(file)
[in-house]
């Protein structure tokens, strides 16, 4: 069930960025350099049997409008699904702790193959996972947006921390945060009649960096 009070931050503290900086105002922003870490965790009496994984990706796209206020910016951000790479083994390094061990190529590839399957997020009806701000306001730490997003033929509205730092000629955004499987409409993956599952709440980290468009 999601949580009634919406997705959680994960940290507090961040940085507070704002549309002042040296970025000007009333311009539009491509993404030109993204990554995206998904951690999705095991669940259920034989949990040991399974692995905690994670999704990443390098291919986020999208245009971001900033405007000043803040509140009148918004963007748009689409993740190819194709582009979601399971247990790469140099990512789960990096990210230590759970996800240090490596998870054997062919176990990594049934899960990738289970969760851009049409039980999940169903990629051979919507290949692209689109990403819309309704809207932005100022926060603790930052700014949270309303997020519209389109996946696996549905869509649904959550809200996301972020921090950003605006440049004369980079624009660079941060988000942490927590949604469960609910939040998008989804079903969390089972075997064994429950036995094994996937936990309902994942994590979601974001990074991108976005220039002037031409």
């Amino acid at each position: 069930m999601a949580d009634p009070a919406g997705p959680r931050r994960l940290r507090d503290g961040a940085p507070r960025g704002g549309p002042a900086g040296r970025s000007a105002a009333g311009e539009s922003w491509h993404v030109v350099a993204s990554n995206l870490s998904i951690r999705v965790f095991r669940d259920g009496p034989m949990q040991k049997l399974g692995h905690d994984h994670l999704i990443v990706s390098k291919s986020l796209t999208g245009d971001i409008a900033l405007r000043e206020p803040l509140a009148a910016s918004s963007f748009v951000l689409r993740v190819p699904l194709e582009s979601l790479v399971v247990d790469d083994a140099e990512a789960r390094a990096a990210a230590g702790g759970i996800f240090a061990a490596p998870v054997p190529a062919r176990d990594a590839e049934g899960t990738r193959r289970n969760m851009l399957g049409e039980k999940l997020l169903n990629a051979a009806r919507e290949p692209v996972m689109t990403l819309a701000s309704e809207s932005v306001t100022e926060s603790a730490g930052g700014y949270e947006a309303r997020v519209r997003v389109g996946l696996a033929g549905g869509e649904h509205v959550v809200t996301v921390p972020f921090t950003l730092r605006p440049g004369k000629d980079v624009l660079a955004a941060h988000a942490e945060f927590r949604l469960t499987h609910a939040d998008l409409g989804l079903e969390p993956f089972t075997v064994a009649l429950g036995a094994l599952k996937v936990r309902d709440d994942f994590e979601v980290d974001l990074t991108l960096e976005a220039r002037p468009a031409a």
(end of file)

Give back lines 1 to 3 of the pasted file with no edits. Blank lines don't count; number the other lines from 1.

[in-house]
């Protein structure tokens, strides 16, 4: 069930960025350099049997409008699904702790193959996972947006921390945060009649960096 009070931050503290900086105002922003870490965790009496994984990706796209206020910016951000790479083994390094061990190529590839399957997020009806701000306001730490997003033929509205730092000629955004499987409409993956599952709440980290468009 999601949580009634919406997705959680994960940290507090961040940085507070704002549309002042040296970025000007009333311009539009491509993404030109993204990554995206998904951690999705095991669940259920034989949990040991399974692995905690994670999704990443390098291919986020999208245009971001900033405007000043803040509140009148918004963007748009689409993740190819194709582009979601399971247990790469140099990512789960990096990210230590759970996800240090490596998870054997062919176990990594049934899960990738289970969760851009049409039980999940169903990629051979919507290949692209689109990403819309309704809207932005100022926060603790930052700014949270309303997020519209389109996946696996549905869509649904959550809200996301972020921090950003605006440049004369980079624009660079941060988000942490927590949604469960609910939040998008989804079903969390089972075997064994429950036995094994996937936990309902994942994590979601974001990074991108976005220039002037031409």
């Amino acid at each position: 069930m999601a949580d009634p009070a919406g997705p959680r931050r994960l940290r507090d503290g961040a940085p507070r960025g704002g549309p002042a900086g040296r970025s000007a105002a009333g311009e539009s922003w491509h993404v030109v350099a993204s990554n995206l870490s998904i951690r999705v965790f095991r669940d259920g009496p034989m949990q040991k049997l399974g692995h905690d994984h994670l999704i990443v990706s390098k291919s986020l796209t999208g245009d971001i409008a900033l405007r000043e206020p803040l509140a009148a910016s918004s963007f748009v951000l689409r993740v190819p699904l194709e582009s979601l790479v399971v247990d790469d083994a140099e990512a789960r390094a990096a990210a230590g702790g759970i996800f240090a061990a490596p998870v054997p190529a062919r176990d990594a590839e049934g899960t990738r193959r289970n969760m851009l399957g049409e039980k999940l997020l169903n990629a051979a009806r919507e290949p692209v996972m689109t990403l819309a701000s309704e809207s932005v306001t100022e926060s603790a730490g930052g700014y949270e947006a309303r997020v519209r997003v389109g996946l696996a033929g549905g869509e649904h509205v959550v809200t996301v921390p972020f921090t950003l730092r605006p440049g004369k000629d980079v624009l660079a955004a941060h988000a942490e945060f927590r949604l469960t499987h609910a939040d998008l409409g989804l079903e969390p993956f089972t075997v064994a009649l429950g036995a094994l599952k996937v936990r309902d709440d994942f994590e979601v980290d974001l990074t991108l960096e976005a220039r002037p468009a031409a």